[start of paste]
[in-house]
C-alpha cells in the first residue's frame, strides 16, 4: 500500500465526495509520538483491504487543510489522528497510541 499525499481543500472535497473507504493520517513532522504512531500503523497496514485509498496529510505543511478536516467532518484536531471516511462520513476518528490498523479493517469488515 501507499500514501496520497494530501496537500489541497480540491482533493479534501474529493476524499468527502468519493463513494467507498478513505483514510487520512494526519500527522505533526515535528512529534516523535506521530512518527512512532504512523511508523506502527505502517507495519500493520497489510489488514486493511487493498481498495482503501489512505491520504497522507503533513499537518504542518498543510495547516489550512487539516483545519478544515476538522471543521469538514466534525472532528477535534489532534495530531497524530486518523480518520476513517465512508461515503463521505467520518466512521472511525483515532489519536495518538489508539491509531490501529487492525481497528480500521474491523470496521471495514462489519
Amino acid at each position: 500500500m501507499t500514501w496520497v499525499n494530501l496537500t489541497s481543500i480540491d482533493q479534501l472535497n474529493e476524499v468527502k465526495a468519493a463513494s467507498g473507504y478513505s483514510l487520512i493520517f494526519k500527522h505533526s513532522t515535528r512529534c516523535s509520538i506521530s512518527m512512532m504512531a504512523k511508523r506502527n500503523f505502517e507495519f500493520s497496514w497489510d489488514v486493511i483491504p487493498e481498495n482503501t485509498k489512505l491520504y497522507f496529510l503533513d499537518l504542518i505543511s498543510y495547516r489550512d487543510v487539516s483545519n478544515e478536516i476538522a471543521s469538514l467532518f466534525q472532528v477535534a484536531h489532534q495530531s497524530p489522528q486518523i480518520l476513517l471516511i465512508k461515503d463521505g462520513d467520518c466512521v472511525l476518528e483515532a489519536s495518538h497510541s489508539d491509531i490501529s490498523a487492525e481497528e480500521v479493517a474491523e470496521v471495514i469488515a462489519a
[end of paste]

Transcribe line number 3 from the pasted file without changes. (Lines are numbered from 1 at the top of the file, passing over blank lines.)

Amino acid at each position: 500500500m501507499t500514501w496520497v499525499n494530501l496537500t489541497s481543500i480540491d482533493q479534501l472535497n474529493e476524499v468527502k465526495a468519493a463513494s467507498g473507504y478513505s483514510l487520512i493520517f494526519k500527522h505533526s513532522t515535528r512529534c516523535s509520538i506521530s512518527m512512532m504512531a504512523k511508523r506502527n500503523f505502517e507495519f500493520s497496514w497489510d489488514v486493511i483491504p487493498e481498495n482503501t485509498k489512505l491520504y497522507f496529510l503533513d499537518l504542518i505543511s498543510y495547516r489550512d487543510v487539516s483545519n478544515e478536516i476538522a471543521s469538514l467532518f466534525q472532528v477535534a484536531h489532534q495530531s497524530p489522528q486518523i480518520l476513517l471516511i465512508k461515503d463521505g462520513d467520518c466512521v472511525l476518528e483515532a489519536s495518538h497510541s489508539d491509531i490501529s490498523a487492525e481497528e480500521v479493517a474491523e470496521v471495514i469488515a462489519a